City Farming — New York Mag Article

In a recent New York Magazine feature entitled “My Empire of Dirt“, writer Manny Howard takes on the arduous task of growing a farm, complete with flora and fauna in his Brooklyn backyard to explore just what is involved in trying to feed himself locally for one month. The results are a humorous and slightly demoralizing mixed bag of mishaps, small rewards, freakish weather, and rabbit and chicken cannibalism which certainly makes for an interesting and sometimes horrifying read.

Eating local is expensive and time-consuming, which is why this consumerist movement will not easily trickle down into mass society. It requires a willful abstinence from convenience and plenty, a core promise of the modern world. Our bountiful era is predicated on the division of labor: We don’t sew our own clothes, we don’t build our own houses—and we certainly don’t farm—because we’re too busy doing whatever it is we do for everyone else.

The ensuing drama and general naiveté of the author would have left me rolling my eyes skeptically (it seems like every paper and magazine has a writer on board trying out these kinds of food-related ‘experiments’ lately) if he had not captured my heart just a little with his stubborn determination. In the end, the intensity of the experience left both he and his family with a hard won lesson in the value of good food and resolve to buy responsibly.

It wasn’t just a matter of buying regionally, or seasonally, or organically—the important thing was to consume responsibly.

I somehow doubt he will keep The Farm up at its current pace but I wonder if he will continue with the garden.

Gayla Trail
Gayla is a writer, photographer, and former graphic designer with a background in the Fine Arts, cultural criticism, and ecology. She is the author, photographer, and designer of best-selling books on gardening, cooking, and preserving.

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6 thoughts on “City Farming — New York Mag Article

  1. Got to agree with JC. It’s one thing to be a novice gardener and make mistakes with seedlings that you can learn from. But he was basically experimenting on those animals. Hearing about the rabbits dying of heatstroke and disease because of his inept husbandry was heartbreaking. He didn’t seem to see the difference between a failed potato crop and losing all his rabbits.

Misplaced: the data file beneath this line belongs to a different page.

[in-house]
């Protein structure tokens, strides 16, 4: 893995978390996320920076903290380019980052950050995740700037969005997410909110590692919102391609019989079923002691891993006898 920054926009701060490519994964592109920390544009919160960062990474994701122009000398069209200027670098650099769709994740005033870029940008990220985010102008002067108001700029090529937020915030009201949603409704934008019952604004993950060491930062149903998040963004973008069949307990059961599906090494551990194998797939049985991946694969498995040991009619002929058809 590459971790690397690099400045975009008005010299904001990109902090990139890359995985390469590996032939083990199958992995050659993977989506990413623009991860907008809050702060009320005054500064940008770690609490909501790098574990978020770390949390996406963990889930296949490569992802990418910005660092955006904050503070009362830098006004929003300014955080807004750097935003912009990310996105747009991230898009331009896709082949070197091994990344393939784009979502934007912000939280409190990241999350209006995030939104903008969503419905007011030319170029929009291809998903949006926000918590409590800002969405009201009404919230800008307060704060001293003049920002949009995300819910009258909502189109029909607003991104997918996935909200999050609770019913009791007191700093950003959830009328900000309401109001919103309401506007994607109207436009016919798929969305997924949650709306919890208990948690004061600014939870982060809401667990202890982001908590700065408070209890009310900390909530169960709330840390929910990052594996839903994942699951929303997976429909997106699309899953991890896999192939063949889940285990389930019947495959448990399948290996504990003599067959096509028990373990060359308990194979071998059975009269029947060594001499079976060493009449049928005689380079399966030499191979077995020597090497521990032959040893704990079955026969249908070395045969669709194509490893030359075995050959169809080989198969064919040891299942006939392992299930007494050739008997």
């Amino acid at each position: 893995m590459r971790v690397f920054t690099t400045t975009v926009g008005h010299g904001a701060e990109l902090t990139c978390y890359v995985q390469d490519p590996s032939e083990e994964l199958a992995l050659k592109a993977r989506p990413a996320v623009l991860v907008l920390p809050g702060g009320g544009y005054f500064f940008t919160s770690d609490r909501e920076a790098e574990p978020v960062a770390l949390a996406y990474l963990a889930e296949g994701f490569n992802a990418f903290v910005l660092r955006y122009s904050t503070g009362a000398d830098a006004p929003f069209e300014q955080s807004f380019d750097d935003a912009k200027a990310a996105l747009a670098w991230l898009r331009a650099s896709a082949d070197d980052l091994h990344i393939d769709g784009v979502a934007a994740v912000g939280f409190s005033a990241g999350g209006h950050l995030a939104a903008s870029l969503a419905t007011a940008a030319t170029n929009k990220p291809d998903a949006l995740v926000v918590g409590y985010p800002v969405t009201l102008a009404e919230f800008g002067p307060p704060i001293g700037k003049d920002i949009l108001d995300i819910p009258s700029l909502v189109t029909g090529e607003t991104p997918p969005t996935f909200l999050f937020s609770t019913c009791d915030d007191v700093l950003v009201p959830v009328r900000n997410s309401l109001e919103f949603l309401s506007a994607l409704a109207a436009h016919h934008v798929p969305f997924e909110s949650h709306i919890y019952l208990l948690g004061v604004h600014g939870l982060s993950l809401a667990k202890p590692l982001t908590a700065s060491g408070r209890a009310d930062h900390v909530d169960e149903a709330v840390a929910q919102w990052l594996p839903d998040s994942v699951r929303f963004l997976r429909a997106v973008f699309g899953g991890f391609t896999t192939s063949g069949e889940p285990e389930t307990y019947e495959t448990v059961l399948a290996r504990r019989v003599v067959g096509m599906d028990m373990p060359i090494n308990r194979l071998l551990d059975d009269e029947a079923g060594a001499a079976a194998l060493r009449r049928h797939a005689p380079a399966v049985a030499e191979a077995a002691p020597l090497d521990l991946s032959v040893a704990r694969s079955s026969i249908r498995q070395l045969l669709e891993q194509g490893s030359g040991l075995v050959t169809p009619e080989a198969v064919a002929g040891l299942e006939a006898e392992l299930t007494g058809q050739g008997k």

2. yeah, i gotta admit i found the stuff about the animals a bit disturbing. he says in the article that he figures he’d need a chicken a day, which seems incredibly naive and even decadent.

    still, he seems quite happy to present himself as a bumbling city-boy and it’s quite an entertaining read. good on him for trying.

  3. I also wish he hadn’t gone there with the animals… he was taking on too much within a narrow timeline. The results were inevitable and predicatble.

  4. Exactly. He obviously didn’t put any real research into his project, and at every step he made a bumbling, crucial error. Unfortunately, I think his.. “trials” did a lot of damage to this movement/lifestyle which would prompt people to look the other way.

    I also find that he was unrealistic with his food selections. What he learned, in the end, should have been what he started with — you have to make sacrifices! Of his exceptions, I would have let go of coffee (which is unrealistic in terms of ‘consuming locally’), as well as pepper (you need salt to live, but pepper isn’t a must-have). I would have replaced those with vegetable cooking oil and flour, or even bread.

    If he had allowed cooking oil into his list of exceptions, he wouldn’t have “had” to raise animals for the fat. Though, it doesn’t make sense because he’d have to feed them something, if not veg off his farm, then with pre-purchased feed. It would have taken less resources and energy to grow sunflowers and have them pressed for oil than to invest so much in animals.

    His obsession with finding a source of protein by way of animals was also misguided. To take on a project of such a scale is just asking for simpler eating, closer to the source. Fine, keep chickens, but don’t kill them! The eggs they produce are an okay source of protein and it would be more efficient in terms of the energy he puts into them and what he gets back in return. Not to mention that chickens have the added bonus of feeding on insects that could be harmful to the harvest. But the bottom line is that the raising of animals takes up valuable space which can be used to grow crops, a much more efficient use of the land.

    I think his failure, though, shows that a person cannot take this burden on by themselves. You would either need a large family where everyone shares the work on the farm, like the “good old days”. Or, you rely on your fellow farmers/neighbours with whom you barter your crops against theirs and, say, use their stone mill to grind your wheat in exchange for them using your oil press.

    We’ll all have to eat locally soon. The exotic imports like avocados, olives and bananas don’t seem commonplace right now, but it’s cheap oil that gets them to the grocery store. We’ll either be buying our food from local farmers, growing it in our gardens or leaving the city to start a farm of our own. The result is relative to how serious the oil situation gets, I suppose.

    Technology won’t save us in the eyes of a shortage, so wean yourself off of coffee and start growing your own tobacco, if you smoke it.

  5. I thought that he did a good job of making it clear how much works goes into food and how much we take for granted. I was definately sadend to hear about the treatment of the animals. Unfortunately, I don’t think that he learned that part of the lesson.

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